Shedding more light on the first U.S. electric grid attack

18 Sep 2019

Shedding more light on the first U.S. electric grid attack

In the past several weeks as more details of the March cyberattack on Western U.S. energy grid providers have emerged, I’ve been reminded how important in-depth and timely incident reporting is to the continued protection of our bulk electric system. This is especially important given the swelling level of cyber threats aimed at our increasingly interconnected grid.

To be clear, there was no blackout, and it has not been determined if it was a targeted attack. Still, the attackers were able to take advantage of several Western U.S. grid operators’ firewall vulnerabilities for 10 hours between 9:12 a.m. and 6:57 p.m., on March 5. The incident caused periodic “blind spots” in the grid provider’s operations and also interrupted electrical system operations in Kern County, California and Converse County, Wyoming.

It should be noted the March attack is the first known incident causing this kind of disruption to grid provider operations. However, as this May CNBC story on the incident explains, “operations” does not refer to electrical delivery to consumers – but could refer to computer systems used within the utilities, including those running office functions or operational software.

This could be viewed as a denial-of-service attack (which is preventable). However, as it was a somewhat successful incident, it does call into question whether utilities are prepared for a far more sophisticated attack, as the U.S. government has warned.

The attack as reported by the North American Electric Reliability Corp (NERC) on an unnamed Western U.S. utility seemed to involve a flaw in the firewall that might have been avoided through better patch management. Nevertheless, the NERC should be applauded for the way it disclosed the incident, and provided the grid community a report on lessons learned.

About DDoS Attacks

Distributed denial-of-service (DDoS) attacks are increasingly common in today’s cyber-landscape. They’re similar to other types of DoS attacks, but the primary difference is the traffic shutting down servers or systems originates from many sources – rather than one. Distributing the attack across multiple sources increases the possible damage and makes it more difficult to shut down; it is also harder to identify the malicious party behind the attack.

DDoS attacks work when various sources act in sync with one another, often through a botnet. A botnet is a combined network of hijacked internet-connected systems or devices that are remotely controlled as a group. Hackers often use them to send spam or phishing emails or expose banking details. However, they’re an instrumental part of DDoS attacks, too. Some hackers even offer botnets for hire, allowing unskilled cybercriminals to do damage.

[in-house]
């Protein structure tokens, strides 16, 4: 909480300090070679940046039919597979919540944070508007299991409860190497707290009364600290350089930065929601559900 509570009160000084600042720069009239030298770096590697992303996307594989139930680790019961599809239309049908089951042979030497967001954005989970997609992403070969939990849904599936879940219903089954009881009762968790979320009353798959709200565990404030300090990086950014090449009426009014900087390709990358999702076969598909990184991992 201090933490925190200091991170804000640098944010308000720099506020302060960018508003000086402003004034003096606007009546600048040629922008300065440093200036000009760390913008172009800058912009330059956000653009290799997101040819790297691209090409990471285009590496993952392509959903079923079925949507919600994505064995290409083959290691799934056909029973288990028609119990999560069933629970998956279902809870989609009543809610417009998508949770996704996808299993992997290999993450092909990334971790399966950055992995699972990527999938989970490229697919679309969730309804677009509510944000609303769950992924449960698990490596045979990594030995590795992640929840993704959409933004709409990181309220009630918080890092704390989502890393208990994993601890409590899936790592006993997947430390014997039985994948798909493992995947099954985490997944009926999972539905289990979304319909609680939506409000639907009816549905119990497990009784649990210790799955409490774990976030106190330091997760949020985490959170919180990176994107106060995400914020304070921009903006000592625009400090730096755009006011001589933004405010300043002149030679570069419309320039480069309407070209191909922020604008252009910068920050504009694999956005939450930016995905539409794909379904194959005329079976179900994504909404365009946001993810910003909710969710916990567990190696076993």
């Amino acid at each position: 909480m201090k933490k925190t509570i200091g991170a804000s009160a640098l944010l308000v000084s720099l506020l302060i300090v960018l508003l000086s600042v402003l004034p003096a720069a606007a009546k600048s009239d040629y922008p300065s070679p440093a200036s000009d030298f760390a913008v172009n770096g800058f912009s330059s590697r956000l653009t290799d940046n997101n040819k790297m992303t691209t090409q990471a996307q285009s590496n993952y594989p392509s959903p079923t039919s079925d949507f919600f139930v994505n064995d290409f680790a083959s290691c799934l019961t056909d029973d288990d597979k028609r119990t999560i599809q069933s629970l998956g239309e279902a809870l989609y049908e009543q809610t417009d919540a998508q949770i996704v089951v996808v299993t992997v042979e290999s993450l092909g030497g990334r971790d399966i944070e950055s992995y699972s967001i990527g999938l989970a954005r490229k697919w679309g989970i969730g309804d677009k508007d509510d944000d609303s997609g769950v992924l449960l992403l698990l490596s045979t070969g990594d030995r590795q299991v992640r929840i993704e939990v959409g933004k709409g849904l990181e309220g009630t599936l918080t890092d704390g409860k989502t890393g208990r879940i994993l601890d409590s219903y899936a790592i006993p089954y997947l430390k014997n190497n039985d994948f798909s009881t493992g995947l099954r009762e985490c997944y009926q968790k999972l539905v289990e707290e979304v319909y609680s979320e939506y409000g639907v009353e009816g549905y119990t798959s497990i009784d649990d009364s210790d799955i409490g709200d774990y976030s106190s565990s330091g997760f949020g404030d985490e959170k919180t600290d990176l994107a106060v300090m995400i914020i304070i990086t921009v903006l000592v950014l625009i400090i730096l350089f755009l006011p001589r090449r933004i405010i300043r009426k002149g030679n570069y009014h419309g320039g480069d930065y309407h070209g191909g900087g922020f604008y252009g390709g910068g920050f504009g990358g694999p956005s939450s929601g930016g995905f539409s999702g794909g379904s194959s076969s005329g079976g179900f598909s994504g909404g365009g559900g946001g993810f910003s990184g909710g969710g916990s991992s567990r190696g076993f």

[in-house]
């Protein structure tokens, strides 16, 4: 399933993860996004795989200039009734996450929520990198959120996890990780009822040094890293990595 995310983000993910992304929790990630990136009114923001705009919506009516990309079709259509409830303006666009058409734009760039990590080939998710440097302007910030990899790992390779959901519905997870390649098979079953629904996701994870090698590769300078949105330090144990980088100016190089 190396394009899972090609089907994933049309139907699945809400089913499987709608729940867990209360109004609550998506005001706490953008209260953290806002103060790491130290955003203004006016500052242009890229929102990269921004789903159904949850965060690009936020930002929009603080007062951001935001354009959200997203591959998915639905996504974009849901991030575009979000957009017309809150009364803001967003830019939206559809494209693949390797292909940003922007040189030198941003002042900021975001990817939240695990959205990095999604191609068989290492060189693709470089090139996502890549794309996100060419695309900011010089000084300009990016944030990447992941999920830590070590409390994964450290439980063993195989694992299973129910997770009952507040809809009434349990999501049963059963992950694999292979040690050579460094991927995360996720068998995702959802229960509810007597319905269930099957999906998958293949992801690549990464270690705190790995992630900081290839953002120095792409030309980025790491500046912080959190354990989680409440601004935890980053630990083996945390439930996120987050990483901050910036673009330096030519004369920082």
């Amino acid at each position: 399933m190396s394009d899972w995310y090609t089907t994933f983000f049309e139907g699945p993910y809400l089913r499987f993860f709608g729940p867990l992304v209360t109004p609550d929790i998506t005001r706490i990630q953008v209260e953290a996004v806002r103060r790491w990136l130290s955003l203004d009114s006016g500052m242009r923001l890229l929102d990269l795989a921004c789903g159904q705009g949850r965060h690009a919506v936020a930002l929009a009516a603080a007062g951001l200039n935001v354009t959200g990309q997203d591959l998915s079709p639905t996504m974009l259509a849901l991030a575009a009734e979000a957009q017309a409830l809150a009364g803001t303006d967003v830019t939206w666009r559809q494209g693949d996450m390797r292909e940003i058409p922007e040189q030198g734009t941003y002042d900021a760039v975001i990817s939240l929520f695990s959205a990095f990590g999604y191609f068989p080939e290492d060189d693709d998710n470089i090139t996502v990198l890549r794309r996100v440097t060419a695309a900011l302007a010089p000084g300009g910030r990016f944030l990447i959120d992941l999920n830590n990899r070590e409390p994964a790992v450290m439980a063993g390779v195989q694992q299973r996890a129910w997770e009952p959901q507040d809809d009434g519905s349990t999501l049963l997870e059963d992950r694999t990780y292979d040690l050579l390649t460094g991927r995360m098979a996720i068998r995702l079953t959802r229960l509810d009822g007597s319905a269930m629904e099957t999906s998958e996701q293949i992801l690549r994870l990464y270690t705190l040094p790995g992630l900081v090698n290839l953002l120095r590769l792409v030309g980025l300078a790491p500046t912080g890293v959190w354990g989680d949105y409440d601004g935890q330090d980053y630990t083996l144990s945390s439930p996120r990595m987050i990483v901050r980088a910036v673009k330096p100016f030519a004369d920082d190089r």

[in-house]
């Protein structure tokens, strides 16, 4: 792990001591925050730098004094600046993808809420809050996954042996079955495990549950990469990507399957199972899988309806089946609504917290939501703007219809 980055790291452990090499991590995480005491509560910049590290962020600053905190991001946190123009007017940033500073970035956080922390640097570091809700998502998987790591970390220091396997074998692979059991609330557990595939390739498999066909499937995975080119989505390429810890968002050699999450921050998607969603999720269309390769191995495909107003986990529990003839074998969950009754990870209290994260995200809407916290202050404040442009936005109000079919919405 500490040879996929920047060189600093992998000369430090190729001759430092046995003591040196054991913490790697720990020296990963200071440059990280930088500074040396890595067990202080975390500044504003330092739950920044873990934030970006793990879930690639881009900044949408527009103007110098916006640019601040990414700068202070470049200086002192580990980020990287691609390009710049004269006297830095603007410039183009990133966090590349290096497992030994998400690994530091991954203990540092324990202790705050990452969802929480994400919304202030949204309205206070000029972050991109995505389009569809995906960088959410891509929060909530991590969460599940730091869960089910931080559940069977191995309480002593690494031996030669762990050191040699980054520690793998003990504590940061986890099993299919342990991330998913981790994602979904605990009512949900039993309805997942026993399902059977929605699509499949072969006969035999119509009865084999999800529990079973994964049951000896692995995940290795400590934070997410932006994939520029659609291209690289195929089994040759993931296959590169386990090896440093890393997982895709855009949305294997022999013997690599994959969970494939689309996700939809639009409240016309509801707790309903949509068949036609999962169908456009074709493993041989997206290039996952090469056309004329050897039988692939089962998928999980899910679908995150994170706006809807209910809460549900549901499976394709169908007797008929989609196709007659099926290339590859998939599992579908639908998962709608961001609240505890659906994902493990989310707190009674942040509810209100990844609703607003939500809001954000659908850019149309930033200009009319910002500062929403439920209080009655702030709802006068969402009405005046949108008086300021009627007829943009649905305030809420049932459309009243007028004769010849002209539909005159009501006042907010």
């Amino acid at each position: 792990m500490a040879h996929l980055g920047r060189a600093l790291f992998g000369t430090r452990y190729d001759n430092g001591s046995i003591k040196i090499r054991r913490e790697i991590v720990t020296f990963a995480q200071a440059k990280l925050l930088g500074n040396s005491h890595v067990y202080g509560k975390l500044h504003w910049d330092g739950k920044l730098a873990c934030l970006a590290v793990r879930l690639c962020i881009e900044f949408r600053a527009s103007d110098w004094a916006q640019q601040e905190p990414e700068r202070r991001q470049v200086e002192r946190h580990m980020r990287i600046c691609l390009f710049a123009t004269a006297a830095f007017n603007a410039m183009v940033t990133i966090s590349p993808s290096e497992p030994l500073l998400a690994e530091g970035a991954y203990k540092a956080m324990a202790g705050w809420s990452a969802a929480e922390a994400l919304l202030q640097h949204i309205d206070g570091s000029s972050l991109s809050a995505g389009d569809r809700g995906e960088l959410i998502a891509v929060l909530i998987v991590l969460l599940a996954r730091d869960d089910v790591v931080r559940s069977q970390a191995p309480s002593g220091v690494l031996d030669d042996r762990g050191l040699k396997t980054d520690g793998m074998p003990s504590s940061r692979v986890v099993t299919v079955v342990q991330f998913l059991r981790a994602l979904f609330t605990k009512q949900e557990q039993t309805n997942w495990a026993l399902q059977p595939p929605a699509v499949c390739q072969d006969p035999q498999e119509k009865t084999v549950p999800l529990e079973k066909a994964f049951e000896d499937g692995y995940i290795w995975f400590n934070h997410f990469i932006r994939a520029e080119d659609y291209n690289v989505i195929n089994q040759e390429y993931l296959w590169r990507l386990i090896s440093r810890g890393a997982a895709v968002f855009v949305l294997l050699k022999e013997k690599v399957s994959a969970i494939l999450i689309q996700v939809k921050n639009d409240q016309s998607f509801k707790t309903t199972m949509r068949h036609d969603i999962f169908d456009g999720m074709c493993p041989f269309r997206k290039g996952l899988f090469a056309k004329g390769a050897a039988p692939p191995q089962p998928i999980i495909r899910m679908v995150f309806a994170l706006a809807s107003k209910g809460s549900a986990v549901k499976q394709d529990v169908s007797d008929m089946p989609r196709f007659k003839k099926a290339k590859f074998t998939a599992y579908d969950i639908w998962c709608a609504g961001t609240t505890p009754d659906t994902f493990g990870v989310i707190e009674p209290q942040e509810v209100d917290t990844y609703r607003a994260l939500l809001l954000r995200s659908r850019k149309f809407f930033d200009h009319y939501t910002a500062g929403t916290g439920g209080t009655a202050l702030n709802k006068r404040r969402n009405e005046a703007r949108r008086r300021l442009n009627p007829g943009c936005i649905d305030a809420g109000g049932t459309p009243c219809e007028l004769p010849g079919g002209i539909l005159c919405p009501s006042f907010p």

With DDoS attacks, attackers often figure out how to cause the most damage through impeccable timing. In the past several years, everything from HSBC Bank and Xbox to PlayStation have all been targets and usually at the worst possible times, such as a major holiday. These can even hit during a more mundane timeframe, which was the case when HSBC was impacted.

While previous DDoS attacks have not yet affected critical infrastructure, it has become clear the level of success that can be achieved and why they must be closely monitored. Fortunately, the March incident of the Western U.S. utilities network was small in scale and did not involve a major control center, which limited the disruption.

Whether the attack was successful or not, Bulk Electric System (BES) operators should be reminded of their new responsibility to report both cyber security incidents that compromise or attempt to compromise a responsible entity’s electronic security perimeter or monitoring system.

CIP-008-6, which calls for mitigating the risks to the reliable operation of the BES resulting from a cyber security incident by specifying incident response requirements, closed a big gap in its prior incident reporting requirement. Until CIP-008-6, it was only required to report actual compromised or disrupted reliability tasks. As the security posture of our grid providers continue to mature, ongoing reporting and sharing of even unsuccessful compromises can only strengthen the BES ecosystem.

With the increase in volume and complexity of cyberattacks across core IT infrastructures, companies must continuously evolve their cybersecurity postures. Start now by getting smart on the latest threat universe – and how it can impact you.

Visit the Resource Links below to take the first step:

https://www.globalsign.com/en/blog/denial-of-service-in-the-iot/

https://www.globalsign.com/en/blog/cybersecurity-tips-energy-sector/

https://www.globalsign.com/en/blog/what-is-denial-of-service-attack/

https://www.globalsign.com/en/blog/how-to-prevent-an-iot-botnet-attack/

https://www.globalsign.com/en/blog/how-to-prevent-a-ddos-attack-on-a-cloud-server/

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*** This is a Security Bloggers Network syndicated blog from GlobalSign Blog RSS Feed authored by GlobalSign Blog RSS Feed. Read the original post at: https://www.globalsign.com/en/blog/shedding-more-light-on-the-first-us-grid-attack/